The coronavirus outbreak in China isn’t helping, but last week’s NGL prices would have continued their free fall anyway. Even more troubling: more downward price pressure is expected for ethane, propane and natural gas.

A week before NAPE attendees convene, there are no known cases of coronavirus in Houston, although Bush Intercontinental Airport has been added to the U.S. Centers for Disease Control’s airport screening list. So far, the illness has only sparked worries of short-term global economic pullbacks.

Ethane’s Mont Belvieu, Texas, sub-20 cents per gallon (gal) reached 19 weeks while the weekly average for ethane at Conway, Kan., stayed in single digits for the third straight week. For those keeping score at home, the last time Conway ethane averaged higher than 20 cents/gal was over the two-week stretch at the close of 2018, or almost 13 months ago.

frac spread table

Historically speaking, Mont Belvieu ethane has never been in the single digits for the five-day average since Hart Energy began tracking the price almost 15 years ago. Last week’s price of just under 12 cents/gal was the lowest since early August. The Conway, Kan., price, by contrast, was stuck in single digits for six straight trading days until it cracked 10 cents/gal on Jan. 28.

Despite new crackers, ethane supplies are swamping cracking demand and recent foggy days on the Houston Ship Channel are keeping tankers loaded with ethane in the port.

“Ethane cracking demand should be close to 1.9 million barrels per day (bbl/d), but it has likely been reduced by 50,000 to 100,000 bbl/d,” EnVantage Inc. said in a recent report. “That amount seems small, but with ethane stocks on the Gulf Coast at record levels and more fractionation capacity on the way, any competition from propane at the flexi-crackers will further pressure ethane prices.” 

“The bottom line is that it is going to get uglier for ethane during the first half of the year before there is any hope for ethane prices to pop above 20 cents/gal in the second half,” the analysts said.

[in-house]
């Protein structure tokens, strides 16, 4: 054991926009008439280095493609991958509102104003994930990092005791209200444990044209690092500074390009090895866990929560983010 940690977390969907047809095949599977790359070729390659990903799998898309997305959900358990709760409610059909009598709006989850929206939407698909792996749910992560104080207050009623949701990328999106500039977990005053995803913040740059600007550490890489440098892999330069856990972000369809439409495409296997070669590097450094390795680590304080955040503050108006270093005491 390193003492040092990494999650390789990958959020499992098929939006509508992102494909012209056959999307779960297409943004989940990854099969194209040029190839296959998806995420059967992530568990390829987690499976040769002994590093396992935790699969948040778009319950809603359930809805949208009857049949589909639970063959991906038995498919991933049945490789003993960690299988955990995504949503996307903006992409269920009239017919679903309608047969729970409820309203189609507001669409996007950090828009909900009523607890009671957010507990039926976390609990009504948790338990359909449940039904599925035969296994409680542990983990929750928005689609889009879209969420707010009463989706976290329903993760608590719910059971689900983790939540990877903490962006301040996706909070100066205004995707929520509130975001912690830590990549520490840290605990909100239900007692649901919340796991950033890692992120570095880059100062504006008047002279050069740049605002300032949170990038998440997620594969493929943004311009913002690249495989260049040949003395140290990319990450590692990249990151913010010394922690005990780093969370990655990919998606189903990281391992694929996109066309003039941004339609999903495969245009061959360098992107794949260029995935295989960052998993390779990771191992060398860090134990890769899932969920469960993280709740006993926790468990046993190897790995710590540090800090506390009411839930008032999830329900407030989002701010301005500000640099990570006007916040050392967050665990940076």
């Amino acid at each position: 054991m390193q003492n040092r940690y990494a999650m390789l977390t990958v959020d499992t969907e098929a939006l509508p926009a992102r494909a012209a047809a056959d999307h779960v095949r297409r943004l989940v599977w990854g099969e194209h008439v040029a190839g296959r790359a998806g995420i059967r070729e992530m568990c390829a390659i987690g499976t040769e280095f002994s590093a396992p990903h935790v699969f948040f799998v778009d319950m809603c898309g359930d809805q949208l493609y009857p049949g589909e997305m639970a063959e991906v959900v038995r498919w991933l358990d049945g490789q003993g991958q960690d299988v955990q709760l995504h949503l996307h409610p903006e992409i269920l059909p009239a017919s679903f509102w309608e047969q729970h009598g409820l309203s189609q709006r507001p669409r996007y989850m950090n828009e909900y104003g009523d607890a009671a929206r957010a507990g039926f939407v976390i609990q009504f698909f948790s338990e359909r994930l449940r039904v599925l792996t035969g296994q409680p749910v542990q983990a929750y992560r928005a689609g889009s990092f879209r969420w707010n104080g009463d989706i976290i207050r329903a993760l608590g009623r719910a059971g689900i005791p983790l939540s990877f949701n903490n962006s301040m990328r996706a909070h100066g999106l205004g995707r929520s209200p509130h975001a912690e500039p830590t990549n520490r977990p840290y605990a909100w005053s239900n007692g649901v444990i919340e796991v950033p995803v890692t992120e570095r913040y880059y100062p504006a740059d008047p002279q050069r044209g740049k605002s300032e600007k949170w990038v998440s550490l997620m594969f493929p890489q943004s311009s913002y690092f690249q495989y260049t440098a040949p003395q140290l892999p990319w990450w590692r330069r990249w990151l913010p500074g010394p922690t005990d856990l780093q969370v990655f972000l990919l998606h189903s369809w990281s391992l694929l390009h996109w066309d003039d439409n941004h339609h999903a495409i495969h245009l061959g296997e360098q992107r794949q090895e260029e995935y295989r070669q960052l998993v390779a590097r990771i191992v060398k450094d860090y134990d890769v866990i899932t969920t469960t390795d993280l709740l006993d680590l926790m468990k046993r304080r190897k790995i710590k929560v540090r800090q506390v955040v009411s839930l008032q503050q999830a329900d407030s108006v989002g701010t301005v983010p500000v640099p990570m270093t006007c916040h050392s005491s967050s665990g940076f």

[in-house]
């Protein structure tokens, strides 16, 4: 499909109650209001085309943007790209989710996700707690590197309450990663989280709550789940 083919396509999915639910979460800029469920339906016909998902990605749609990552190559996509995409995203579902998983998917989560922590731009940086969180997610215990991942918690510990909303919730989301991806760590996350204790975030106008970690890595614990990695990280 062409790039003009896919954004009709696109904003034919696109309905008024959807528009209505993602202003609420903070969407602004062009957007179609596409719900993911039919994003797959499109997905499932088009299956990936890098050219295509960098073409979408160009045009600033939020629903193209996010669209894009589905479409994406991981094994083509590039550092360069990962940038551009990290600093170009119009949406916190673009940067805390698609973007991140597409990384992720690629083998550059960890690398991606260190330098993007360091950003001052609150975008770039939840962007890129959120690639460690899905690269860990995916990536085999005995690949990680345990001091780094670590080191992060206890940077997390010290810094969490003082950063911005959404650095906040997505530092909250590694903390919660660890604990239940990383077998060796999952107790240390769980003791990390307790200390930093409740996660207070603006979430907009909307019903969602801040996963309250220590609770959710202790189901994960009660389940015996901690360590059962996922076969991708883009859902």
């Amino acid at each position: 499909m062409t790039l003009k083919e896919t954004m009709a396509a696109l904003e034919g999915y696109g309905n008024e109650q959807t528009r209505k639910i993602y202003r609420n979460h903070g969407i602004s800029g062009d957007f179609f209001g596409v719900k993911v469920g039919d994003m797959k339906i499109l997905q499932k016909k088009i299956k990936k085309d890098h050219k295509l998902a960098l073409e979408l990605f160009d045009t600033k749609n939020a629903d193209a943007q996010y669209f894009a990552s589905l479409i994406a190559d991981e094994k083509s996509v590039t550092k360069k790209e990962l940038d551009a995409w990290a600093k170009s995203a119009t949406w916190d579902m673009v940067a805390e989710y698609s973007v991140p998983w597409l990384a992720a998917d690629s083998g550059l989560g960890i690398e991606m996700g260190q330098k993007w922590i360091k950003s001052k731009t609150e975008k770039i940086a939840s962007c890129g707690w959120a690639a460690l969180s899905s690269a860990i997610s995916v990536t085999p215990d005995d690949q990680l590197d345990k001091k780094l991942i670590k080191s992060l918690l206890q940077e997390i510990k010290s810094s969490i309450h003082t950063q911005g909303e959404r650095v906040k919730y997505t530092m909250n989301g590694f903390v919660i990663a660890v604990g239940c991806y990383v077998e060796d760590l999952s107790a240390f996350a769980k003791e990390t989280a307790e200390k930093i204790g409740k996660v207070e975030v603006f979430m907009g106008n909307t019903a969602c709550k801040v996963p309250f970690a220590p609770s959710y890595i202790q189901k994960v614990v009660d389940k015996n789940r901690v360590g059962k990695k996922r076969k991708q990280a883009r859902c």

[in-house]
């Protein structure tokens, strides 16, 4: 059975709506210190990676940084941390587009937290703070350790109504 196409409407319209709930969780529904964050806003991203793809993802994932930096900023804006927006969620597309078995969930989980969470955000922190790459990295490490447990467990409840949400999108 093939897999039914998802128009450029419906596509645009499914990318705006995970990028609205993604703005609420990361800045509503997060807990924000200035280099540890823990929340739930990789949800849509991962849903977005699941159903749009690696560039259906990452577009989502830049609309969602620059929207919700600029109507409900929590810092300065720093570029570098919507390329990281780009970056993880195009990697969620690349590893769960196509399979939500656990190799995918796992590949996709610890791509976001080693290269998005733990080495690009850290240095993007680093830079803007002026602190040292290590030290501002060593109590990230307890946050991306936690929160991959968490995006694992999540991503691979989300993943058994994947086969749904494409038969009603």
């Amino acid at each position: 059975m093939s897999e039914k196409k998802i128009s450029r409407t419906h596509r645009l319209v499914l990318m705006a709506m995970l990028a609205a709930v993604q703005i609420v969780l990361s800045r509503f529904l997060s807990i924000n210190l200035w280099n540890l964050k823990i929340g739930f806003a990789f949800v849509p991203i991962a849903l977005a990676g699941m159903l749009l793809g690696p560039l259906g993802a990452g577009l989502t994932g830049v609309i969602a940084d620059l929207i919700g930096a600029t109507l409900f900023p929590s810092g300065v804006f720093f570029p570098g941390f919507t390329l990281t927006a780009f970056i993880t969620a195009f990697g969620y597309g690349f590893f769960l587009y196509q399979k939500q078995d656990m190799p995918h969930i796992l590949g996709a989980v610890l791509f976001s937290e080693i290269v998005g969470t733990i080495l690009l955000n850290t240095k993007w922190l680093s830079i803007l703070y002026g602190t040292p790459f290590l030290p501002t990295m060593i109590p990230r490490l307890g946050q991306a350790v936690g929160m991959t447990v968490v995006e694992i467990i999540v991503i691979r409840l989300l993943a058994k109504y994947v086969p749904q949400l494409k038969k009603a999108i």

NGL prices

Ethane’s forward price curve shows a steep contango (when the futures price of a commodity is higher than the anticipated spot price at the contract’s maturity), and with the prices of propane and natural gas continuing to slip, the contango could become even more pronounced, EnVantage said.

And propane is indeed falling without a parachute. Last week’s price at Mont Belvieu was 43.3% below the price 12 months ago and was the lowest in almost four years, since mid-February 2016. Even with natural gas prices hovering at 12-month lows, the margin shrunk in the last week to just above 20 cents/gal, with the ratio to West Texas Intermediate (WTI) at 30.1% on Jan. 28. One year ago, that figure was 52.3%.

Exports, EnVantage said, will not be enough to resolve the propane dilemma.

“There is simply not enough export capacity that can be allocated to propane to drain the surplus despite wide export spreads,” the analysts said. They estimate export terminal capacity for propane at 1.3 million bbl/d. The EIA’s estimate of U.S. propane inventory for the week ending Jan. 24 was just shy of 83 million barrels, or 38% above the level of the same week in 2019.

Resin prices

“Also, increased petrochemical cracking of propane is not going to help propane balances,” EnVantage said. “As propane backs out some ethane and most of the normal butane being cracked, the displaced butane will compete with propane for export and ship space which will negate most of the benefits of increased propane cracking.”

In the week ended Jan. 24, storage of natural gas in the Lower 48 experienced a decrease of 201 billion cubic feet (Bcf), the EIA reported, compared to the Bloomberg analyst median of 197 Bcf and the Reuters forecast of 195 Bcf. The EIA figure resulted in a total of 2.746 trillion cubic feet (Tcf). That is 23.6% above the 2.222 Tcf figure at the same time in 2019 and 7.6% above the five-year average of 2.553 Tcf.